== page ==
After the collapse of the Historical Archive of Cologne we spoke with René Böll, son and representative of the heirs of Heinrich Böll, about the consequences for the estate.
Question: Böll scholars have been able to draw on a rich trove of well-preserved sources - first and foremost of course the typescripts, including the notes Heinrich Böll took while writing his novels. Then there are the letters - collected over decades - as well as children’s drawings, a comprehensive collection of newspaper clippings, photos, documents, etc. This is of course a stroke of luck for anyone working on Böll’s oeuvre. Does this reflect a particular philosophy?
René Böll: There wasn’t really any particular philosophy, it's more a question of diverse motives that came together. First, simply the question after a work was finished: What should I throw away, what should I keep? Naturally artists deal with their work in the most diverse ways: Some destroy all sketches and drafts and other preliminary stages of their work, others keep some or most. And for yet another, it is all so connected to his own biography, also to his family, his circle of friends, that for this reason alone everything that came out of the working process seems like something worth saving, something worth remembering. That's why in our family many things were kept; including small, completely nondescript objects such as for example a rusty nail, specially formed stones, a lifeboat propeller from a German submarine that had rusted on the coast of Ireland, and many other things that we found as children on the beach in Ireland when we first stayed on Achill Island in the 1950s. Each one of these "finds” has a small story. And for my father, these found objects carried, in a sense, traces - when he saw them, these stories were rekindled. This certainly is connected to the fact that in general he very much lived and worked through his eyes, through seeing; he often uses very visual language and also had an incredible visual memory. Naturally there are also more tangible reasons for some of the collections. The newspaper cuttings for example we collected, or rather commissioned a press-clipping service to collect, in order to be able to control where which text, which short story, had been published - often of course without first obtaining printing permission. All things considered, it wasn’t only about being an archivist of his self. Either there were practical reasons, as in the case of the newspaper cuttings, or it was about preserving his life history for us as a family in the traces left by objects. That's why my father also kept, or archived so to speak, numerous drawings that we made as children.
Among the privately owned unpublished works recently bequeathed to the Historical Archive of Cologne to fill in the gaps in their collection were, among others, the "Letters from the War" published only in parts in 2001; as well as all early texts from the 1930s, the so-called early works, some of which were published in the first volume of the Cologne Edition. Was there further material still completely unknown to Böll scholars? What else was donated?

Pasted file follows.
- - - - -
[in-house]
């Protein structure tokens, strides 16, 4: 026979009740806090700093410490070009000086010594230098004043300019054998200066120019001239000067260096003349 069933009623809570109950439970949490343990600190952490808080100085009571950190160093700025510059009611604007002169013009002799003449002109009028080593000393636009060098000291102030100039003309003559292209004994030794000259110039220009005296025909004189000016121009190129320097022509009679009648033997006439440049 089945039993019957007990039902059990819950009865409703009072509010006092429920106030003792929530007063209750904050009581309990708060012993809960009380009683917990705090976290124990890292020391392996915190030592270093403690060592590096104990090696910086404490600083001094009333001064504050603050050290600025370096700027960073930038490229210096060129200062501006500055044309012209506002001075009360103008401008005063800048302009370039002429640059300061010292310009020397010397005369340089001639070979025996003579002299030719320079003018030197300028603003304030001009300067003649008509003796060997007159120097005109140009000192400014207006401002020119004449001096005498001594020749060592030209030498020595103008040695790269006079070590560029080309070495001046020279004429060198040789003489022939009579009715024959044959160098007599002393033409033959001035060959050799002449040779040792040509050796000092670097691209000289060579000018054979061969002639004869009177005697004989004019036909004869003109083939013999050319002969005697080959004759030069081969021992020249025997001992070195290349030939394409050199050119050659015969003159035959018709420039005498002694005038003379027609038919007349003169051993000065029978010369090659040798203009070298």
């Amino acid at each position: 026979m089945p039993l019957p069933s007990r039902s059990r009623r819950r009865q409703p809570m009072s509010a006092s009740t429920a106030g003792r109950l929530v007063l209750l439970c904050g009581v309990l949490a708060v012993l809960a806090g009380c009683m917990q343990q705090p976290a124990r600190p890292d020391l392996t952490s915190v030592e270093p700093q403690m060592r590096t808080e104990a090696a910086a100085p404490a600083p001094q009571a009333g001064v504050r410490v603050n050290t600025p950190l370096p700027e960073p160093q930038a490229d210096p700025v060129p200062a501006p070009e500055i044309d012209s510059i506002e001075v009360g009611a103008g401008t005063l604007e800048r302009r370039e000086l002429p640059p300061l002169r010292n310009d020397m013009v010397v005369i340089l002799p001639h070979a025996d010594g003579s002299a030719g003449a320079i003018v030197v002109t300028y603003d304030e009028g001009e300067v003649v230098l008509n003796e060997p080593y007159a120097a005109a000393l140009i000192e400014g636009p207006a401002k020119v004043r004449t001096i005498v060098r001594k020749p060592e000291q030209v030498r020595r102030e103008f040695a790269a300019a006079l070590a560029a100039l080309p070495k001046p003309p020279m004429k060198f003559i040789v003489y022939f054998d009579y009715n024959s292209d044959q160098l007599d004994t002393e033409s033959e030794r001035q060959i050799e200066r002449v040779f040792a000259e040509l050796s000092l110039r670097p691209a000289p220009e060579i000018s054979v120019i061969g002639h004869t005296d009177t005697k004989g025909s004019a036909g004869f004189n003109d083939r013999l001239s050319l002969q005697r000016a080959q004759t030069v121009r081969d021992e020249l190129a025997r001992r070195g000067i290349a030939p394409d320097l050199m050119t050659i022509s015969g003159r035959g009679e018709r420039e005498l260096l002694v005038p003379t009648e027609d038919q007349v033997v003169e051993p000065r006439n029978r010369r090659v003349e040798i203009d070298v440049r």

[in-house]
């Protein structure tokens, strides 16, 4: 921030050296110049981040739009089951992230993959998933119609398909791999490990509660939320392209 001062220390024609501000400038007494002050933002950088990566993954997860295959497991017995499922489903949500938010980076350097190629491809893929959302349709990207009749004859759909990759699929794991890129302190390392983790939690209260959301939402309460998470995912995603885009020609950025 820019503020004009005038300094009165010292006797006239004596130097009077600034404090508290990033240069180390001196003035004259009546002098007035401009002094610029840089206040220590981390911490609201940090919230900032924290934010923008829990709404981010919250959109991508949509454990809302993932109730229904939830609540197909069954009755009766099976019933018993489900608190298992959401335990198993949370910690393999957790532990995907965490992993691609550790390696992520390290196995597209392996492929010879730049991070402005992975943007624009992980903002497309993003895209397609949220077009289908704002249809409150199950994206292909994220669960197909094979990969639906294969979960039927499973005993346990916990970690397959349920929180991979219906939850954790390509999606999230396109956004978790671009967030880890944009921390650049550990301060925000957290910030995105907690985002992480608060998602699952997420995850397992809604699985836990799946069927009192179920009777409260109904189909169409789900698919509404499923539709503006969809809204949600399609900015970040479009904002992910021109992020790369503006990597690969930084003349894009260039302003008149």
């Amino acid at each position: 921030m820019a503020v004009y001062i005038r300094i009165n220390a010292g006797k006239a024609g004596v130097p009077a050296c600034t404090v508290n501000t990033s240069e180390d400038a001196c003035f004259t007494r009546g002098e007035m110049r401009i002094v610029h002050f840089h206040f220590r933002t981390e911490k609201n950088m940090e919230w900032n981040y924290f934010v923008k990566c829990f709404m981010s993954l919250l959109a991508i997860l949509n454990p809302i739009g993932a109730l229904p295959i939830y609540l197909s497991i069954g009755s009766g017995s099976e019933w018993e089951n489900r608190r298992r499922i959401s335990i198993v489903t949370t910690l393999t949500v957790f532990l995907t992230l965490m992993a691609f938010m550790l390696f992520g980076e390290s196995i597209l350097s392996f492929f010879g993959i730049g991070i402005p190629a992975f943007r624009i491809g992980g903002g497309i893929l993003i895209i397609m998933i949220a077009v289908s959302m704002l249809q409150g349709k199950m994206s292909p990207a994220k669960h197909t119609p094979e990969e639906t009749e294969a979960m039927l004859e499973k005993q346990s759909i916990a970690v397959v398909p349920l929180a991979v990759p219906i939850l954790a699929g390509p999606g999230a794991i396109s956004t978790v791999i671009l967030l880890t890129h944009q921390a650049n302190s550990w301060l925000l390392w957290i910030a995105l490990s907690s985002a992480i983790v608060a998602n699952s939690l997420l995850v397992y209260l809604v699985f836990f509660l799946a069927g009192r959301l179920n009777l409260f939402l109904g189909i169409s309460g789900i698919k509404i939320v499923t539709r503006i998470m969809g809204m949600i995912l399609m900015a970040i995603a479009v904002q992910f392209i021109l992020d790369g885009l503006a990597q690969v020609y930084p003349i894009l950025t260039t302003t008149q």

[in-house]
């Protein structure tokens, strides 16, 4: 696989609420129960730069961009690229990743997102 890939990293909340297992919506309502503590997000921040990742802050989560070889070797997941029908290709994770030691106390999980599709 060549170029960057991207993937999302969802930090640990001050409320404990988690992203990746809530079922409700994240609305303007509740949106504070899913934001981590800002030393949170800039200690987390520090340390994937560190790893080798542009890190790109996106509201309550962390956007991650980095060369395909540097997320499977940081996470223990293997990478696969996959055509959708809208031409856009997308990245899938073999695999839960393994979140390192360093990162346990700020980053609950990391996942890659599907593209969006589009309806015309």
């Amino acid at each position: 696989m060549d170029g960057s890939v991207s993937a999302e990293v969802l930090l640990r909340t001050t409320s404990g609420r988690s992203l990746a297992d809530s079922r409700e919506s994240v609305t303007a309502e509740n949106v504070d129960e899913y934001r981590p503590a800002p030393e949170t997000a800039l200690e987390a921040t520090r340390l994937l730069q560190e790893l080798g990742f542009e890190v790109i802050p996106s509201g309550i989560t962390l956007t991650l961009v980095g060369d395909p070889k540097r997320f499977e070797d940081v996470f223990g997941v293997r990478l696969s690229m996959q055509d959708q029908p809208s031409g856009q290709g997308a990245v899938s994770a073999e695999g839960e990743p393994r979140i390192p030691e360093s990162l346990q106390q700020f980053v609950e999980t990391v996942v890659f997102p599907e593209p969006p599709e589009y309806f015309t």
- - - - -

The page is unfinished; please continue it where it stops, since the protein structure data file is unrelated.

The war letters and the early works, among them many poems, make up the core of the estate that we recently donated. I still hope that something can be salvaged from the ruins; if not, then all material that was not published in the collections you mentioned is irretrievably lost. Also part of the donation were various documents of all kinds that we had not yet completely finished cataloguing: Publishing house documents for example, all contracts that my father signed with publishers after 1949, mostly with Middelhauve and Kiepenheuer & Witsch, including the concomitant correspondence. My mother’s translation contracts were also among these documents, as well as individual license agreements granting rights of use. Further documents include his secondary school (Abitur) diploma; documents from during the war, for example home leave certificates or his pay book as well as wartime maps. Many other things are among the documents: Office calendars that my father started using in the 1970s to take notes of incoming phone calls; travel documents from trips to Israel, the USA, and other places; also business records - all kinds of written documents that create in their way the traces of a life. Altogether there were 22 cartons, filled to the brim. Among them was also a voluminous collection of around 2,000 photographs - a collection that reached back to the 19th century and also contained family photos from before the birth of my father. My mother had written the names on many of these photos, as I was unable to identify some of the people in them. And of course also photographs from our time in Ireland in 1955 and 1956. What is more, the collection was not made up solely of family photos, but also black-and-white prints that famous photographers such as Josef Darchinger had printed themselves. Not only that, the bequeathal also included the majority of the original diagrams my father made for his novels - coloured tables that he used while he was writing a novel to keep track of the narrative structure.
What was the reason for bequeathing this portion of the estate to the city of Cologne - private and family material which the heirs had held on to in some cases for decades?
One critical aspect was that the Historical Archive seemed to us to be the most secure storage site, if only in terms of conservation. The paper used for example for the early works was of course not very good. In the long term, conservation measures would be necessary to preserve the texts; thousands of pages needed to be deacidified in order to conserve them long-term - a treatment that far exceeded the abilities of the heirs. A further reason was keeping the estate together in one place. This required merging the material with that already donated in 1984 in order to provide the basis for an evaluation of life and work that was as complete and as well-rounded as possible.